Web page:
I’m now half way through Distributed Computing course at Georgia Tech and us students are now tackling the penultimate project: building a replicated state machine using PAXOS. This project will be challenging (probably going to require 40+ hours) and it’ll put my theoretical knowledge to the test and reflect back, in a couple weeks, how much I learned.
Presently, here’s my little understanding of the consensus algorithm:
Current PAXOS understanding
- Servers play different roles – Proposer, Acceptor, Learner
- Proposers send proposals that monotonically increase
- Proposals are accepted if and only if a majority of the quorum accept them
- The 2PC (2 phased commit) protocol essentially tells us whether or not a particular transaction is committed or aborted
- Guaranteeing linearzability means that, from the clients perspective, real time (i.e. wall clock) should be respected and the client should view the system as if there is a single replica
Future PAXOS understanding
- How exactly PAXOS guarantees consensus via its 2 phased commit protocol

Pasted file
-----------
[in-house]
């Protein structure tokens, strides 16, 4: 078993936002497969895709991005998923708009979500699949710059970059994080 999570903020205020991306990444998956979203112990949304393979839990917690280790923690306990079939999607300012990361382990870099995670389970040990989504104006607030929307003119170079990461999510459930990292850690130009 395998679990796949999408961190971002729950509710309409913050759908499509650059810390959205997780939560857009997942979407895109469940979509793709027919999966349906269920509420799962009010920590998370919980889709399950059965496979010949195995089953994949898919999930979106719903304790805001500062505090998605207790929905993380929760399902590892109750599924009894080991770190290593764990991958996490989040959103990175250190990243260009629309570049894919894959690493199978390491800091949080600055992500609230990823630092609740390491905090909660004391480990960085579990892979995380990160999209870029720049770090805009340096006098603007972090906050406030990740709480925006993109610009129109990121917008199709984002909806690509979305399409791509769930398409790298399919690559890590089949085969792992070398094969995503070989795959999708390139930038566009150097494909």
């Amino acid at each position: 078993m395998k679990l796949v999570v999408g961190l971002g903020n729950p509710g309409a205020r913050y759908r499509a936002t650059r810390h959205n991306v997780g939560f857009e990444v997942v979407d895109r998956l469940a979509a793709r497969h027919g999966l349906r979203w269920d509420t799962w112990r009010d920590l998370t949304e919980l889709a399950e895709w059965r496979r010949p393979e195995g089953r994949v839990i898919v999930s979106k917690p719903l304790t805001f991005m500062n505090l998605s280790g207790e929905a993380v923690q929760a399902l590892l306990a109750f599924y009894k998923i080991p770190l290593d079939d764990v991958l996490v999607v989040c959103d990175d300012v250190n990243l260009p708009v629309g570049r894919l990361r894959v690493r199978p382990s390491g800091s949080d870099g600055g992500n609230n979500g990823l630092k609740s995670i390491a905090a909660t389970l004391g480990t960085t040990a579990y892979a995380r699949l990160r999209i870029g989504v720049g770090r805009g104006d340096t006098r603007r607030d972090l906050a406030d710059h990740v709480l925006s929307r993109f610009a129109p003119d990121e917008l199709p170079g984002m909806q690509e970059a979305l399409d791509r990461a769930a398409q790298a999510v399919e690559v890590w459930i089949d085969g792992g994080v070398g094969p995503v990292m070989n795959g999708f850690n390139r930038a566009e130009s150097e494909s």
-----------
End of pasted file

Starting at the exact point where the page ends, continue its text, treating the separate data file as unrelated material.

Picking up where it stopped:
- How does a server determine its role (or does it play multiple roles)
- How to handle the edge cases (say two proposals arrive at the same time)
- What role does a client play? Does it serve as a proposer?
- How does leader election work in PAXOS?
- Should I just try and mimic the Python based code described in Paxos made moderately difficult
- How will replication work as the number of nodes in the system scales (say from 3 to 5 to 10)
- How to detect (and perhaps avoid) split brain (i.e. multiple leaders)
- Majority quorum can be defined as floor(n/2) + 1
- Python implementation described https://www.cs.cornell.edu/courses/cs7412/2011sp/paxos.pdf
I’m Matt Chung. I’m a software engineer, seasoned technology leader, and father currently based in Seattle and London. I love to share what I know. I write about topic developing scalable & fail-safe software running in the AWS cloud, digital organization as a mechanism for unlocking your creativity, and maximizing our full potentials with personal development habits.View all articles